Pro Bowl Skills Challenge: Adam Thielen has an arm, dodgeball takes center stage and all the highlights
Check out all the action of the NFL's fun skills challenge
Some of the best players in the NFL took the stage on Thursday night to battle for AFC vs. NFC supremacy. But while the actual Pro Bowl is still days away, these teams of 10 competed in a series of events called the Pro Bowl Skills Challenge. Receivers got to show off their hands, quarterbacks their accuracy, and more, before the entire thing came down to a can't-miss dodgeball competition, as it always does.
Read on to see all the highlights and find out more about the winners.
Mitchell Trubisky and Mike Evans got out to a rough start, with Trubisky particularly having trouble placing the ball over the wall erected to test the receivers' ability to make a leaping catch. Once Evans tagged out, Russell Wilson went to work, showing impeccable placement on passes to Adam Thielen, who blazed through the course and got the NFC home at 1:25.8 on the clock.
Next up was the AFC, with Colts teammates Andrew Luck and Eric Ebron using their decided advantage to get through the course in 45 seconds before turning things over to Deshaun Watson and JuJu Smith-Schuster. Smith-Schuster displayed his great hands and snagged a tough diving catch to close things out at 1:22, giving the AFC the win.
Biggest takeaway: Russell Wilson and JuJu Smith-Schuster would run this gauntlet in negative-30 seconds.
The competition threw a new wrinkle at this event, mixing in one non-QB with two QBs on each side. First up was the AFC's Von Miller, who first tried to go short to no avail, then threw up some ugly ducks deep. He did manage to collect two points on short passes after that but couldn't hit anything else.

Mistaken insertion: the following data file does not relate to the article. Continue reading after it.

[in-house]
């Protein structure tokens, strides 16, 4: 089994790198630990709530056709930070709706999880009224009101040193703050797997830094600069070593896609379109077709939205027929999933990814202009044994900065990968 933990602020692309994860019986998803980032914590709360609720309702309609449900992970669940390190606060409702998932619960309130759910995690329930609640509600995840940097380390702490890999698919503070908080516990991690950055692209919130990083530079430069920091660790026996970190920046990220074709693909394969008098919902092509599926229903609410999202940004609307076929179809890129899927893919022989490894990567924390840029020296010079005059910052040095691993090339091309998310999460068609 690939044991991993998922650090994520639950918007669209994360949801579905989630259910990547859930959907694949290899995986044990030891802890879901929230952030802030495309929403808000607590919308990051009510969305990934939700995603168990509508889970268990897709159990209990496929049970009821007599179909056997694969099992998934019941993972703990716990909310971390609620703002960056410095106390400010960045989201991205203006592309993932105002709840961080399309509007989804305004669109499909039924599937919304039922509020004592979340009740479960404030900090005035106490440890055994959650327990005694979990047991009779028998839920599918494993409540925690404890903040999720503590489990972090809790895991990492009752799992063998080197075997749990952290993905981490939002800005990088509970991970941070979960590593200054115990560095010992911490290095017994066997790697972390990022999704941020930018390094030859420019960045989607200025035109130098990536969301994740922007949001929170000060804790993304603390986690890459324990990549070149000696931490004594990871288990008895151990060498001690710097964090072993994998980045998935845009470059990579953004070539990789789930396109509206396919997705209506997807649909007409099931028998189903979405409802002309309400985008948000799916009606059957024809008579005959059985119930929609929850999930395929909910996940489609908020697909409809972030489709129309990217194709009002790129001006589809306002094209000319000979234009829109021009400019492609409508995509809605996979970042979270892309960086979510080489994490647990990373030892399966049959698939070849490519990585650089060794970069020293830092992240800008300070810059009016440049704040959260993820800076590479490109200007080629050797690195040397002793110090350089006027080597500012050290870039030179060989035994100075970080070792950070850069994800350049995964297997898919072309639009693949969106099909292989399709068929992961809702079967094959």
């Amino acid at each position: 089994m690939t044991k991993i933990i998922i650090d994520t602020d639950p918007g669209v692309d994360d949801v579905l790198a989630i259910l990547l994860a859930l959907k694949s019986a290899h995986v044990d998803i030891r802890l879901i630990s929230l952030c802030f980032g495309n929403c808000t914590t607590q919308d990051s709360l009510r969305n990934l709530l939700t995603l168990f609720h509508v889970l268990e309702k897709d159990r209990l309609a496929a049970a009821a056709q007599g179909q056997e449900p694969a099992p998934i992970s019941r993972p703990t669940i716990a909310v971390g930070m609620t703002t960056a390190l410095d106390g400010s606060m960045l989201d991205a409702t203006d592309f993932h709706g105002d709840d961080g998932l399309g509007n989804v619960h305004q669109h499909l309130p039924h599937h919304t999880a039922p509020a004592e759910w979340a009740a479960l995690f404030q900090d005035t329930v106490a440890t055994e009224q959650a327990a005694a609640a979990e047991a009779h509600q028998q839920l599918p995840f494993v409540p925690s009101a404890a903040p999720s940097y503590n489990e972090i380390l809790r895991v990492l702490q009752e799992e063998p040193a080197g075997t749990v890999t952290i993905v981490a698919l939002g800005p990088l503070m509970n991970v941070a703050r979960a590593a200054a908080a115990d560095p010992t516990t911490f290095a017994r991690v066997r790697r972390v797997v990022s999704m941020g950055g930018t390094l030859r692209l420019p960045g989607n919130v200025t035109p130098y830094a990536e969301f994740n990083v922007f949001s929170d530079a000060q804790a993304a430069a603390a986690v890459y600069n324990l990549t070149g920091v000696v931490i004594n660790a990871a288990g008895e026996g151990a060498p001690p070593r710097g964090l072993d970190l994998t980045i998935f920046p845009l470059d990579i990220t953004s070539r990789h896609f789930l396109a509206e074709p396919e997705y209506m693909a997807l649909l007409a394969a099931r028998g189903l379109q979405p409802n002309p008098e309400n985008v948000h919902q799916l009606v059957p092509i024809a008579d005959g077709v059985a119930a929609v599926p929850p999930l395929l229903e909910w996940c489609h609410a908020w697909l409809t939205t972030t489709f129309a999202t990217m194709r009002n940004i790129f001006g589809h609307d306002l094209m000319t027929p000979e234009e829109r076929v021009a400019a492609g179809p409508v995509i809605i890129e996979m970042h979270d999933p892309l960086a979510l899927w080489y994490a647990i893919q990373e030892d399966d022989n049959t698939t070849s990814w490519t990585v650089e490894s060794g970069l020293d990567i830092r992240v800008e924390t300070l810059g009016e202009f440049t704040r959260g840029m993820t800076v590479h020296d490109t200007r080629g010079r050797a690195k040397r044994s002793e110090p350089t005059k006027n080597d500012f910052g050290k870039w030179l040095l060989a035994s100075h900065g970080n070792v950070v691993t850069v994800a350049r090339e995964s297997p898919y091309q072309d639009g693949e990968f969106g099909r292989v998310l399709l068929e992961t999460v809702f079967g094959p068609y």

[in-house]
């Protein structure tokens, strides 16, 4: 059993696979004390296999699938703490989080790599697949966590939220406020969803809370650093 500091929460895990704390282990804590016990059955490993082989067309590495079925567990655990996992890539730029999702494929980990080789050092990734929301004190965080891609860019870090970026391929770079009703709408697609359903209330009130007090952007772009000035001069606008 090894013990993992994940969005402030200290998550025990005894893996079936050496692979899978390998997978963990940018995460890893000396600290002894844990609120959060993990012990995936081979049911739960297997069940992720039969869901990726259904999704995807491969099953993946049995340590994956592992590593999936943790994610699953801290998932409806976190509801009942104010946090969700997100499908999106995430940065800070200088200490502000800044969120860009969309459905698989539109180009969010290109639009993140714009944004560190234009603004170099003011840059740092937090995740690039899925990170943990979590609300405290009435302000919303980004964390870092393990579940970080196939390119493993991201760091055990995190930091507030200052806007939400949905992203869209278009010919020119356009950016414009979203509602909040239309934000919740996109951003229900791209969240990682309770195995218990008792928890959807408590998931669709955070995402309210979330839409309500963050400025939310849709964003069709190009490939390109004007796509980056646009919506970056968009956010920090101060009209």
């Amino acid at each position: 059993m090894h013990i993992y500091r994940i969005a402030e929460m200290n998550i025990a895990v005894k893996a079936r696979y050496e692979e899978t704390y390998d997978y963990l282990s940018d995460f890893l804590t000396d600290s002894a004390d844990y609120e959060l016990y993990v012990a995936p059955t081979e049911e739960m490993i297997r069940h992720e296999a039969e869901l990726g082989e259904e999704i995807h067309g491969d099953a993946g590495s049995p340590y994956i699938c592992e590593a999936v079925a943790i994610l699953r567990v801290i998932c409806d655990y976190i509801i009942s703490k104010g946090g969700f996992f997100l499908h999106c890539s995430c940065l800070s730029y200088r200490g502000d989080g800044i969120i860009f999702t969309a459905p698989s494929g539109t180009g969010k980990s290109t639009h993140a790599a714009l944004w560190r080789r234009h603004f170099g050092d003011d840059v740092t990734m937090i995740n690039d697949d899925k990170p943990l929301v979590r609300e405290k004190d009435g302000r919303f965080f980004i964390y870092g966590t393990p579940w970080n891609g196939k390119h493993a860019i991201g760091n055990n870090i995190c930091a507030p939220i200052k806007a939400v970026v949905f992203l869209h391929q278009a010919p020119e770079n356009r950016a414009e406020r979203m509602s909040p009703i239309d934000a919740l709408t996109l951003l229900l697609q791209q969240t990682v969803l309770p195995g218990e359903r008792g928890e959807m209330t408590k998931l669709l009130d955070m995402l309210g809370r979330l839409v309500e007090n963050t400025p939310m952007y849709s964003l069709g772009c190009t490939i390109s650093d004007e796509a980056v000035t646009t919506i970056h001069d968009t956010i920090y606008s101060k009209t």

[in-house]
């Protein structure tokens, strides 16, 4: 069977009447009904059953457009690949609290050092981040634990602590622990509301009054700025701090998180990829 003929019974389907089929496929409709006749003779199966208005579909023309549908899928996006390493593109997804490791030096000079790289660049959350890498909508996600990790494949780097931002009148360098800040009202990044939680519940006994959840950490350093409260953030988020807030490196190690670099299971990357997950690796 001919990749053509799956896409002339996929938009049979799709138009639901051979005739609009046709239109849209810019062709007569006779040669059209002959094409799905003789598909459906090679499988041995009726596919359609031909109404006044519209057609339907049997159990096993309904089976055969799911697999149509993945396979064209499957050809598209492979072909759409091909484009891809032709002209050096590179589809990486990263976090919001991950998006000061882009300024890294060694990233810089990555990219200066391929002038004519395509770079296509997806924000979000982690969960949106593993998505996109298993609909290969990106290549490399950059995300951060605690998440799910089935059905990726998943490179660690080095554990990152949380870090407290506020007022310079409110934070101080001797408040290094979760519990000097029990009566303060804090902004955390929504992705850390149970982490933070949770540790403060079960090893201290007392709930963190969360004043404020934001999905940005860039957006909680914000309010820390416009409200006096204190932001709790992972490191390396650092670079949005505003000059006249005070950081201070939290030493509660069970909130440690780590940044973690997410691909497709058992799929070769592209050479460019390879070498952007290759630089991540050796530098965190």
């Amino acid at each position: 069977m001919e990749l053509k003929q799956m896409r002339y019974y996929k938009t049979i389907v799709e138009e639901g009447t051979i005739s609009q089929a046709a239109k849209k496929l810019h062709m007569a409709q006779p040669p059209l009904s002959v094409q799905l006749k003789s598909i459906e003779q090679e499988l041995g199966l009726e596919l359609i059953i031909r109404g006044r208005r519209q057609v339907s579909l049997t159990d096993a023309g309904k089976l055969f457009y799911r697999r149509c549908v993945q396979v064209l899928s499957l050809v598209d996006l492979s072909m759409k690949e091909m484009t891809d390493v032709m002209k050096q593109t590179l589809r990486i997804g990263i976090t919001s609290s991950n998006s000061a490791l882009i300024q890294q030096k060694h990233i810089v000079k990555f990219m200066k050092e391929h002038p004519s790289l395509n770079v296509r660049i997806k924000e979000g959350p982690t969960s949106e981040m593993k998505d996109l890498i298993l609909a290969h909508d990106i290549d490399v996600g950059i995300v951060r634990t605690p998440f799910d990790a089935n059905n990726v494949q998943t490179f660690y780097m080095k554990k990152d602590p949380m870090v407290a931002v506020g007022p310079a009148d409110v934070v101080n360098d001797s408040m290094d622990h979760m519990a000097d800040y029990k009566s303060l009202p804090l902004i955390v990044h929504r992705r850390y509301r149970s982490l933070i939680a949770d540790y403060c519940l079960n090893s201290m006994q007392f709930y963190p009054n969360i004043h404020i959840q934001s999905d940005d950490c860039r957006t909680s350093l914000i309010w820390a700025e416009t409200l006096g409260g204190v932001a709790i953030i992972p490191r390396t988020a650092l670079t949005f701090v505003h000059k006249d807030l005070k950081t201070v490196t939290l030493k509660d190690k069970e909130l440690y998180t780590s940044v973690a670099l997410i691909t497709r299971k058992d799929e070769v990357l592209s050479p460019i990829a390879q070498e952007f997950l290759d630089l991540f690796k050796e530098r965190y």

The NFC then threw their non-QB out there, with Adam Thielen just missing on some two-point passes before getting one in the mid-range. He then attacked the deeper targets, scoring a three-pointer, missing on the deep rainbows to the fours at the corners but just getting a five-point target moving high across the field before the buzzer, finishing with 10 points.
Then the QBs got their chance, with Deshaun Watson immediately attacking the corners, scoring one four-pointer, scoring a one-pointer on the short target, then again trying for the deep targets. After hitting a pair of threes and the other four deep, Watson finished with 15 points.
Mitchell Trubisky also attacked the deep targets once his clock started, hitting both four-point corner targets quickly. However, he wasn't quite sure he got the second so threw another to be sure. He then got a three before taking aim at the five-point moving target, and though he almost got it, the target dipped on his best pass and left him flummoxed, finishing with 11 points.
With the AFC down four heading into the Andrew Luck vs. Russell Wilson matchup, Luck said his strategy was to "hit some targets, I guess." But he ended up repeating the previous QBs' strategy, going for the deep four-pointers. He quickly got the one on the left but struggled with his accuracy to the right. After collecting a one-point target he had trouble finding any others, and his five-point finish left Wilson needing just two points to get the win for the NFC.